Many writers say that the middle of a screenplay, Act II, is the hardest part to write. That’s because it’s usually easiest to start an idea and figure out how to end it, but it’s often much harder to figure out how to get from the beginning all the way to the end.
The secret to creating the middle Act II of a screenplay lies in creating a catch, a seemingly unsolvable dilemma. This seemingly unsolvable dilemma keeps the tension and suspense to keep an audience’s attention as they watch to see how the hero tries to solve this unsolvable catch or dilemma.
In “The Apartment,” the hero is a low man on the totem pole in a corporation, but to advance his way up the ranks, he agrees to let corporate executives use his apartment for their affairs. However, the catch is that the hero’s boss wants to use the hero’s apartment for an affair with a woman who the hero loves.
If the hero lets his boss use his apartment for an affair, he’ll get rewarded in his job, but he’ll risk losing the woman he loves.
This “Now what?” moment is what you want in Act II of your screenplay because this creates a new problem for the hero to solve.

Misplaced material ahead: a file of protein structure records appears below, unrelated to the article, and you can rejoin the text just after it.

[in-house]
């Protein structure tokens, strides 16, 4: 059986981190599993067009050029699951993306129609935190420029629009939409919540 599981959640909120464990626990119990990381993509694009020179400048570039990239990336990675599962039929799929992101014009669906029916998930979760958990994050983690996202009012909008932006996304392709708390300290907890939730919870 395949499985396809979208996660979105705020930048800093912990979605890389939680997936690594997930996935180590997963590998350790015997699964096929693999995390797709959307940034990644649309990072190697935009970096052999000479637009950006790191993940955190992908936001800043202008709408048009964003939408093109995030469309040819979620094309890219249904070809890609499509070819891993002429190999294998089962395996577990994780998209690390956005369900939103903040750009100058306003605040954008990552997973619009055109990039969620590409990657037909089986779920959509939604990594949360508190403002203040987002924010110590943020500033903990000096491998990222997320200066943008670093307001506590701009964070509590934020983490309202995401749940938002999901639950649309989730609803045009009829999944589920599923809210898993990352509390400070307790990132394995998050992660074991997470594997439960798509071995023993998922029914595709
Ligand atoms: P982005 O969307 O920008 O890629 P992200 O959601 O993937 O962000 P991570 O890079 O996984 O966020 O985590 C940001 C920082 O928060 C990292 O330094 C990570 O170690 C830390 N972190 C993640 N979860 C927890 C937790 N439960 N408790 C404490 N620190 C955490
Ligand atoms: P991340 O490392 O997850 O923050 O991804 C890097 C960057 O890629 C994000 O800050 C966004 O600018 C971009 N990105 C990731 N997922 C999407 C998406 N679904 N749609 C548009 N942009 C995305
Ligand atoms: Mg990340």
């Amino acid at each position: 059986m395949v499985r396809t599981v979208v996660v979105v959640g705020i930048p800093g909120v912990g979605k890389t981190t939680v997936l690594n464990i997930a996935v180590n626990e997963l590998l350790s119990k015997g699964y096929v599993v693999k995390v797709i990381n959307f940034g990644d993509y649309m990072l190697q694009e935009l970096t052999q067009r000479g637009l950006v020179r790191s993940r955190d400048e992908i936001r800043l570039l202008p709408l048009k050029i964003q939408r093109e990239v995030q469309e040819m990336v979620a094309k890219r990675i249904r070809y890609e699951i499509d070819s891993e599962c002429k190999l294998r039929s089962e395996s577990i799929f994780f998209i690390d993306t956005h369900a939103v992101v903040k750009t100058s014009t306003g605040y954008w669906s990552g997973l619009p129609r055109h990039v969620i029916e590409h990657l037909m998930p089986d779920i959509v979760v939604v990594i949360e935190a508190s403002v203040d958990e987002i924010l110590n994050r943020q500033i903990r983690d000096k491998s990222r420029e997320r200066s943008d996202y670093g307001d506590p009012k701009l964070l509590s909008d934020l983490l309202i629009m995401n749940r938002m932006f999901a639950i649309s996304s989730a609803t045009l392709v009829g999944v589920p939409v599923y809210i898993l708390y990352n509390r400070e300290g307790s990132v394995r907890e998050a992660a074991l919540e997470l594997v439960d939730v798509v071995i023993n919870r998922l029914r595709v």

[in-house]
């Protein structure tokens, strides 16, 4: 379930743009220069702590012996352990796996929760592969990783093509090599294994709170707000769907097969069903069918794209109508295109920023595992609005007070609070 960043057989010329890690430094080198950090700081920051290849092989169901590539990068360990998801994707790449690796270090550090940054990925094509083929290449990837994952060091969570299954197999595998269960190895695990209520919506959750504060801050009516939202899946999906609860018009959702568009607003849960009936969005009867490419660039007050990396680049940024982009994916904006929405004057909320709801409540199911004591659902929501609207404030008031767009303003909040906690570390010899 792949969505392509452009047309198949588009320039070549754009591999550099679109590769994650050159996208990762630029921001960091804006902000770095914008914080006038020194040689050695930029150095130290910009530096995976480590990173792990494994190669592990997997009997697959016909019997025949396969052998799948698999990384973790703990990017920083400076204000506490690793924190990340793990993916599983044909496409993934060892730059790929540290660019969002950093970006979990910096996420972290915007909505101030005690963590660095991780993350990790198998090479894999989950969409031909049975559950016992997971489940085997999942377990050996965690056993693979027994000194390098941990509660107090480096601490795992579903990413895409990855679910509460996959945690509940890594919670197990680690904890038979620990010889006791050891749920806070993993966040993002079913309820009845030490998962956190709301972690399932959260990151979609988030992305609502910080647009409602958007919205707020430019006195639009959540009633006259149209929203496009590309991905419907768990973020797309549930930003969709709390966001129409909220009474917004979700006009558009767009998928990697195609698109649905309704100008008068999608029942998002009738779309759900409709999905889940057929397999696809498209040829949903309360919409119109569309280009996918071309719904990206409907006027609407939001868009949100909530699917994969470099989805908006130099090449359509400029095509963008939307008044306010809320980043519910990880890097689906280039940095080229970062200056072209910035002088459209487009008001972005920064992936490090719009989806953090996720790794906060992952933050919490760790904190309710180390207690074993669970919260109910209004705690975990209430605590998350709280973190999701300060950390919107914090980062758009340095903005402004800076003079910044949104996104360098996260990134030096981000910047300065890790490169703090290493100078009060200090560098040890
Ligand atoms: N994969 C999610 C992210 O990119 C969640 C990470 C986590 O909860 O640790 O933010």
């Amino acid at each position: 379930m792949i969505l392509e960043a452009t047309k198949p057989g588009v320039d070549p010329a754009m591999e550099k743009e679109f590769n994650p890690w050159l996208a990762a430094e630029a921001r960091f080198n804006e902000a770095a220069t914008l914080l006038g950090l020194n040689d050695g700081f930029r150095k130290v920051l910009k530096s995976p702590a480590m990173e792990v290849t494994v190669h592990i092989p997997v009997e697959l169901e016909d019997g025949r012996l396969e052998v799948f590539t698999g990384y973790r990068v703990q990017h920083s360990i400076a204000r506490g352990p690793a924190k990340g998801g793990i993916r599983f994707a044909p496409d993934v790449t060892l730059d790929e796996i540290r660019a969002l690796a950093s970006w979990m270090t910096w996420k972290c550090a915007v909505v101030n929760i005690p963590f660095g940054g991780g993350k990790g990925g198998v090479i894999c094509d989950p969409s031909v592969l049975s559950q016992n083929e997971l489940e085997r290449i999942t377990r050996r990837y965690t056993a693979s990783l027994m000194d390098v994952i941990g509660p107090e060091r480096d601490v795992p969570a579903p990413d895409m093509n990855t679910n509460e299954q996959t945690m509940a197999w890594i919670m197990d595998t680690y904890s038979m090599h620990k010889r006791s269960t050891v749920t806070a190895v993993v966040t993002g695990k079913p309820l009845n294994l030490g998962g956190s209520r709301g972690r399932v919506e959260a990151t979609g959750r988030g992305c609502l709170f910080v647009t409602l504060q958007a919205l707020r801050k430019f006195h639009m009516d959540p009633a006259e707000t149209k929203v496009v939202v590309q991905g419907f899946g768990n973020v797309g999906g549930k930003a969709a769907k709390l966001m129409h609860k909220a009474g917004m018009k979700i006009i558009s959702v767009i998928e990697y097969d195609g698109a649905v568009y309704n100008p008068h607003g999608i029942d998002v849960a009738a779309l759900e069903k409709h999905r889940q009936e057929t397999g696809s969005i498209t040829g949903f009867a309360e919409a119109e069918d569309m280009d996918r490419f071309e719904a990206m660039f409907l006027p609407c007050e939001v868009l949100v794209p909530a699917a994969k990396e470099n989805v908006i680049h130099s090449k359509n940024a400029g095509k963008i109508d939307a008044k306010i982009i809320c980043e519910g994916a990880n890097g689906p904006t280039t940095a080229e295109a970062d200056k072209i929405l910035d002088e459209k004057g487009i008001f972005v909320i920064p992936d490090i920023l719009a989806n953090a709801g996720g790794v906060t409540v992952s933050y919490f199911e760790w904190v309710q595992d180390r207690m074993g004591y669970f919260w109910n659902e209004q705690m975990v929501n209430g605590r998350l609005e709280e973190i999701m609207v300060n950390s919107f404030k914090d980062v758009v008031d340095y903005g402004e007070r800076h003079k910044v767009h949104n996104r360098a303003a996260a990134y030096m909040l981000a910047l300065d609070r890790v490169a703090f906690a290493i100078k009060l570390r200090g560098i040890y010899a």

In “Tootsie,” the hero is a talented actor who has a reputation for being hard to work with. As a result, he’s unemployed. To prove to the world that he’s a great actor, he auditions for a role on a soap opera while disguised as a woman.
Not only does he get the role, but he becomes one of the soap opera’s biggest stars. However, the catch is that he falls in love with his co-star, but since his co-star thinks he’s a woman, he can’t fall in love with her. Now what?
In “Top Gun: Maverick,” the hero gets a job training Top Gun pilots for a dangerous mission. The catch is that one of the students is the son of the hero’s best friend, who died in an accident that the hero feels guilty about. If the hero lets the son of his best friend on the mission, he risks getting him killed. If he fails to let him go on the mission, he risks forever upsetting the son of his best friend since the hero had previously blocked his career due to his mother’s wishes.
So the hero risks losing his relationship with this other pilot for good to save his life, or sending him on a dangerous mission where he could die, where he promised the best friend’s wife he would protect his son.
Before writing your screenplay, make sure you define this “Now what?” unsolvable dilemma for your hero to solve. Trying to solve this catch is what Act II is really all about.